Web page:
Pastis: A Quercy Speciality

Pastis Anguille de Limogne

Pastis Anguille de Limogne

Hands up everyone who thought pastis was an aniseed-flavoured apéritif. It is; but it’s not a local speciality here. The pastis I’m talking about is an apple dessert made with very fine pastry, which is particular to the Lot and the part of Tarn-et-Garonne that borders it (there’s also a Gascon version in the Gers). Following a conversation about it in the comments on last week’s post, I looked into its origins and recipes.

Origins of pastis

The origin of the name is probably Occitan. The Occitan verb pastissar means to mould something with the hands, or knead. The noun pastis can mean a mixture or a thick soup, but it also means pastry and gave rise to the old French word pastisserie (now pâtisserie).

Another possible, but less likely, origin is the Moorish pastilla, a kind of pasty made with thin pastry, enclosing a filling of pigeon. Moorish influences are in evidence in the region: they probably introduced saffron. But I believe more in the first explanation.

Pastis was not an everyday dessert. Rather, it was made for important occasions, such as religious fêtes or marriages.

Le vrai pastis – a well-kept secret

As with other regional specialities, such as cassoulet, there’s a lot of debate about what constitutes “le vrai pastis” (the real pastis). Equally, custodians of the recipe are very secretive about some of the ingredients, especially the alcoholic liquid that’s poured into it at the end. Traditionally, this is a recipe “qui ne se donne pas” (is not given away) – or only to a few initiates.

You can buy pastis in local boulangeries, but then it’s often made with filo pastry. Le vrai pastis is made according to the traditional recipe, which involves stretching the pastry until it is the thickness of a cigarette paper. Apparently, you should be able to read a love letter through it. Here’s a YouTube video showing how it’s done.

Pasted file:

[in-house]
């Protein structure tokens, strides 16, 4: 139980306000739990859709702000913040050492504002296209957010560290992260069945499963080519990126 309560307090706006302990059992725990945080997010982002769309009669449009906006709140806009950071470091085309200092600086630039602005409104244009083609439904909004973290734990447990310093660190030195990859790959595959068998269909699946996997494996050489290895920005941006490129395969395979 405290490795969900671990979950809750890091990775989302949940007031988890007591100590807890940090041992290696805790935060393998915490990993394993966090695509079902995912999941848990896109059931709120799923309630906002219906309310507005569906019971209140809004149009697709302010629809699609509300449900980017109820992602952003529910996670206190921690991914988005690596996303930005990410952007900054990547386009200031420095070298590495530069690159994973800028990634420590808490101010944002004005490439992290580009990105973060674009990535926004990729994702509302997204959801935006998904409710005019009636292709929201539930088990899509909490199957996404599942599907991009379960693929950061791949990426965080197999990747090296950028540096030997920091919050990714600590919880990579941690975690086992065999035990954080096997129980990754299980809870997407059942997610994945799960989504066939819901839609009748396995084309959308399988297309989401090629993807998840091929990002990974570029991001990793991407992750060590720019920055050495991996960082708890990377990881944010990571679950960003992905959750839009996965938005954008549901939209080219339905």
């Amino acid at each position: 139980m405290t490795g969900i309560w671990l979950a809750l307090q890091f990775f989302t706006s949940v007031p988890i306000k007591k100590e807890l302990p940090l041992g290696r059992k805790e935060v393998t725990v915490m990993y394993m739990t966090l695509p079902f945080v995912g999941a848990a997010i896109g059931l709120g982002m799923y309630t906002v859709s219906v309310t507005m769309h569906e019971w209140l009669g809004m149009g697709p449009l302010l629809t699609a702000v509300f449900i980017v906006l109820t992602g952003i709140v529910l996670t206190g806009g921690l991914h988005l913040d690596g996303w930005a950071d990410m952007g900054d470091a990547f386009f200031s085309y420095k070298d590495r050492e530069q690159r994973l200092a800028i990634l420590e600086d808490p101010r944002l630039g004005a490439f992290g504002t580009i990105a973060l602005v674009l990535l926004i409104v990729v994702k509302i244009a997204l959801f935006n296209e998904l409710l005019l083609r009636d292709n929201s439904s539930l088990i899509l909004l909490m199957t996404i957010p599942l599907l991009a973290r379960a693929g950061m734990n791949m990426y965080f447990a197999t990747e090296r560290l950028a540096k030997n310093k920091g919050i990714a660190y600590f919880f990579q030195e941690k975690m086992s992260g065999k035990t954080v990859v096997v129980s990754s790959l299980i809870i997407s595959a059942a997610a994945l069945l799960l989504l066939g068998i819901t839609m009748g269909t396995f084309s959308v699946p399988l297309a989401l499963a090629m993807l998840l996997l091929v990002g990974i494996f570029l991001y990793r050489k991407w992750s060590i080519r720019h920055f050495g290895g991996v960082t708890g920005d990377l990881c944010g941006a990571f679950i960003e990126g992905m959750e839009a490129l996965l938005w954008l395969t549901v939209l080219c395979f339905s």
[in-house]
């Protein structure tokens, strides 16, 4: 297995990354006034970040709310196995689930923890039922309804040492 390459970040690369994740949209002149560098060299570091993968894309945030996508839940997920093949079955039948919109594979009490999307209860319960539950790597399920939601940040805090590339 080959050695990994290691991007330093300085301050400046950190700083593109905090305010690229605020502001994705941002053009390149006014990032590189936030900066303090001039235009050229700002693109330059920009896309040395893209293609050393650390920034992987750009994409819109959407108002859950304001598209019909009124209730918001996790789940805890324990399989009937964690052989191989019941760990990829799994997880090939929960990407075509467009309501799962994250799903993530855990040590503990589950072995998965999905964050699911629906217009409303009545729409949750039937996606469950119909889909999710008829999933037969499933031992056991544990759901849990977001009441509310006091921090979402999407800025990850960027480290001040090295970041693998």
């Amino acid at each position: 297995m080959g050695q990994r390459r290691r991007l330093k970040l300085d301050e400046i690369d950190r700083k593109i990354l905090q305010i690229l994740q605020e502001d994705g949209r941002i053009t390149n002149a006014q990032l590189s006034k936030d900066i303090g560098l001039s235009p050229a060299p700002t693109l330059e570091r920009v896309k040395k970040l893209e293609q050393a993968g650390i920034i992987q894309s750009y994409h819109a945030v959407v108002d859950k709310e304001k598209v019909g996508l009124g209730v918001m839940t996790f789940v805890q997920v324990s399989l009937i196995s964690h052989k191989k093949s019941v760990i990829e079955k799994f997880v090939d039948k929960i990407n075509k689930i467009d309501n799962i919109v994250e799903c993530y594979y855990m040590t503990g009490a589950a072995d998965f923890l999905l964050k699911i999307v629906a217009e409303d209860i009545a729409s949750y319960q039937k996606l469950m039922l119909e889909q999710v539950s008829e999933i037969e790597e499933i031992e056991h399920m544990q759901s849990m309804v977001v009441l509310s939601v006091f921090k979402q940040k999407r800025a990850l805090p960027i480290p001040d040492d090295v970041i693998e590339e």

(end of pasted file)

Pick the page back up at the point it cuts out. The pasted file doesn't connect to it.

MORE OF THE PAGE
We bought a pastis at Limogne market when we had visitors. The woman selling it poured into it what she called her secret ingredient. Unsuspecting, we took it home, warmed it up in the oven and served it. Our guests’ children almost choked on what was obviously eau-de-vie – and so did we.

Recipe for Pastis de Limogne

Personally, I’d buy one, but if you really want to make it, here’s a recipe for Pastis de Limogne, courtesy of l’Institut Culturel Occitan Carcinol and published on the Parc Causses du Quercy site.

Ingredients

650 g plain flour
2 eggs
25 cl warm water
Pinch of salt
2 dsp oil
2 apples
300 g sugar
60 g melted butter
15 cl. eau-de-vie de prune

Put the flour in a mixing bowl, make a well in the middle and add eggs, salt and oil, then the water bit by bit, continuously working the mixture. When you have a soft ball of pastry, put it in an oiled bag and let it rest for 2 hours.

Spread a floured sheet (!) over a large table to a length of about 2 metres, place the pastry ball in the centre and stretch it out until you can see through it. Allow it to dry out.

Cut the apples into fine rounds and lay them along the pastry and sprinkle over the sugar. Mix the butter, eau-de-vie and a little water and oil and spread this over the apple mixture (not sure how).